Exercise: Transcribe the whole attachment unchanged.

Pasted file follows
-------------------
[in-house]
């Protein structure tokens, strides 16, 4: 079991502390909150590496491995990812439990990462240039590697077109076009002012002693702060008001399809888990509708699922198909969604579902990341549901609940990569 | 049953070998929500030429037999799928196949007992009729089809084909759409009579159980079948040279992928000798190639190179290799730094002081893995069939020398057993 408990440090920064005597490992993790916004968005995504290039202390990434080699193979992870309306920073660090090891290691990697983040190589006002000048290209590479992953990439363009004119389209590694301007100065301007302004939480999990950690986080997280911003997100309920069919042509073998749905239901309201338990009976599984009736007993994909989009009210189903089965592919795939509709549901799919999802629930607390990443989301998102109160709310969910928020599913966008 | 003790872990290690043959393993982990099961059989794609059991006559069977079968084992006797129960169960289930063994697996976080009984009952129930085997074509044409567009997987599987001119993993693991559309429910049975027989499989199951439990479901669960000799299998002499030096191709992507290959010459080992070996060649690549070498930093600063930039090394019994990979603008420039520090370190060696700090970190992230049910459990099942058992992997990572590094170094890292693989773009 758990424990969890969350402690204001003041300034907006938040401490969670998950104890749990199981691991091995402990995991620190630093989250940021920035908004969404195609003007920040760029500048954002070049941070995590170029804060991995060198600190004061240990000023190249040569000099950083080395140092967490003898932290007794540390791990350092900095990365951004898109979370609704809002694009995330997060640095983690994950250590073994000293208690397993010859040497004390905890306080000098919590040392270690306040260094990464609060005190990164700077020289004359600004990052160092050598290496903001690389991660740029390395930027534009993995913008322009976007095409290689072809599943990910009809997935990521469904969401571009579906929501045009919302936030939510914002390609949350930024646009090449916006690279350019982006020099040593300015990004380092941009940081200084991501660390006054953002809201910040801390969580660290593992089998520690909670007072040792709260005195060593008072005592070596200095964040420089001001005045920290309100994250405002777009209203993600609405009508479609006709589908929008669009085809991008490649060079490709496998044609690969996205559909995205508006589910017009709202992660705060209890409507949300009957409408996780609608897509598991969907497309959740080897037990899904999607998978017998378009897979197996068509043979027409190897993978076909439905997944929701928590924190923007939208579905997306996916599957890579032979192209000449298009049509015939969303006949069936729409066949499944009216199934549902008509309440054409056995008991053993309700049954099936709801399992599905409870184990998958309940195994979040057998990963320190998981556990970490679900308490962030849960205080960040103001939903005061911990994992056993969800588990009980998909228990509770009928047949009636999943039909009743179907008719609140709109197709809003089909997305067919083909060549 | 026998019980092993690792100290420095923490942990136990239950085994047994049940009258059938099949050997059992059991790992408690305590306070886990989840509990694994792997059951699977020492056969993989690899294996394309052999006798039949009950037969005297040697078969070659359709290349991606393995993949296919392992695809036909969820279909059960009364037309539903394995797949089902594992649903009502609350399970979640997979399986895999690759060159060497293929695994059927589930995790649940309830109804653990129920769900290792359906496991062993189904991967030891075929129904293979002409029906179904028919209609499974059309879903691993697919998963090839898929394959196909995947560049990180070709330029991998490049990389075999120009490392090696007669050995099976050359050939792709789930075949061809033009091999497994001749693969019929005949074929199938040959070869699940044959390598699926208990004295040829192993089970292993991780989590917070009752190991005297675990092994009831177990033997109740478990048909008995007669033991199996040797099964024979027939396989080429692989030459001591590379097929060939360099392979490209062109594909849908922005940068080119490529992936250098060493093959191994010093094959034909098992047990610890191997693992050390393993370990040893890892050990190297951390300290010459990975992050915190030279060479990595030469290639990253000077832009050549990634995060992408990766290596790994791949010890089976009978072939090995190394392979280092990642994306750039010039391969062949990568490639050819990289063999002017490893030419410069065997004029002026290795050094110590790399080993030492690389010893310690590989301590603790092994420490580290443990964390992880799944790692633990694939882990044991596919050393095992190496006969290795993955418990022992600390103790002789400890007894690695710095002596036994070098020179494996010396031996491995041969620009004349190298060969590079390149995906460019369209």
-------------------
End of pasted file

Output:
[in-house]
């Protein structure tokens, strides 16, 4: 079991502390909150590496491995990812439990990462240039590697077109076009002012002693702060008001399809888990509708699922198909969604579902990341549901609940990569 | 049953070998929500030429037999799928196949007992009729089809084909759409009579159980079948040279992928000798190639190179290799730094002081893995069939020398057993 408990440090920064005597490992993790916004968005995504290039202390990434080699193979992870309306920073660090090891290691990697983040190589006002000048290209590479992953990439363009004119389209590694301007100065301007302004939480999990950690986080997280911003997100309920069919042509073998749905239901309201338990009976599984009736007993994909989009009210189903089965592919795939509709549901799919999802629930607390990443989301998102109160709310969910928020599913966008 | 003790872990290690043959393993982990099961059989794609059991006559069977079968084992006797129960169960289930063994697996976080009984009952129930085997074509044409567009997987599987001119993993693991559309429910049975027989499989199951439990479901669960000799299998002499030096191709992507290959010459080992070996060649690549070498930093600063930039090394019994990979603008420039520090370190060696700090970190992230049910459990099942058992992997990572590094170094890292693989773009 758990424990969890969350402690204001003041300034907006938040401490969670998950104890749990199981691991091995402990995991620190630093989250940021920035908004969404195609003007920040760029500048954002070049941070995590170029804060991995060198600190004061240990000023190249040569000099950083080395140092967490003898932290007794540390791990350092900095990365951004898109979370609704809002694009995330997060640095983690994950250590073994000293208690397993010859040497004390905890306080000098919590040392270690306040260094990464609060005190990164700077020289004359600004990052160092050598290496903001690389991660740029390395930027534009993995913008322009976007095409290689072809599943990910009809997935990521469904969401571009579906929501045009919302936030939510914002390609949350930024646009090449916006690279350019982006020099040593300015990004380092941009940081200084991501660390006054953002809201910040801390969580660290593992089998520690909670007072040792709260005195060593008072005592070596200095964040420089001001005045920290309100994250405002777009209203993600609405009508479609006709589908929008669009085809991008490649060079490709496998044609690969996205559909995205508006589910017009709202992660705060209890409507949300009957409408996780609608897509598991969907497309959740080897037990899904999607998978017998378009897979197996068509043979027409190897993978076909439905997944929701928590924190923007939208579905997306996916599957890579032979192209000449298009049509015939969303006949069936729409066949499944009216199934549902008509309440054409056995008991053993309700049954099936709801399992599905409870184990998958309940195994979040057998990963320190998981556990970490679900308490962030849960205080960040103001939903005061911990994992056993969800588990009980998909228990509770009928047949009636999943039909009743179907008719609140709109197709809003089909997305067919083909060549 | 026998019980092993690792100290420095923490942990136990239950085994047994049940009258059938099949050997059992059991790992408690305590306070886990989840509990694994792997059951699977020492056969993989690899294996394309052999006798039949009950037969005297040697078969070659359709290349991606393995993949296919392992695809036909969820279909059960009364037309539903394995797949089902594992649903009502609350399970979640997979399986895999690759060159060497293929695994059927589930995790649940309830109804653990129920769900290792359906496991062993189904991967030891075929129904293979002409029906179904028919209609499974059309879903691993697919998963090839898929394959196909995947560049990180070709330029991998490049990389075999120009490392090696007669050995099976050359050939792709789930075949061809033009091999497994001749693969019929005949074929199938040959070869699940044959390598699926208990004295040829192993089970292993991780989590917070009752190991005297675990092994009831177990033997109740478990048909008995007669033991199996040797099964024979027939396989080429692989030459001591590379097929060939360099392979490209062109594909849908922005940068080119490529992936250098060493093959191994010093094959034909098992047990610890191997693992050390393993370990040893890892050990190297951390300290010459990975992050915190030279060479990595030469290639990253000077832009050549990634995060992408990766290596790994791949010890089976009978072939090995190394392979280092990642994306750039010039391969062949990568490639050819990289063999002017490893030419410069065997004029002026290795050094110590790399080993030492690389010893310690590989301590603790092994420490580290443990964390992880799944790692633990694939882990044991596919050393095992190496006969290795993955418990022992600390103790002789400890007894690695710095002596036994070098020179494996010396031996491995041969620009004349190298060969590079390149995906460019369209």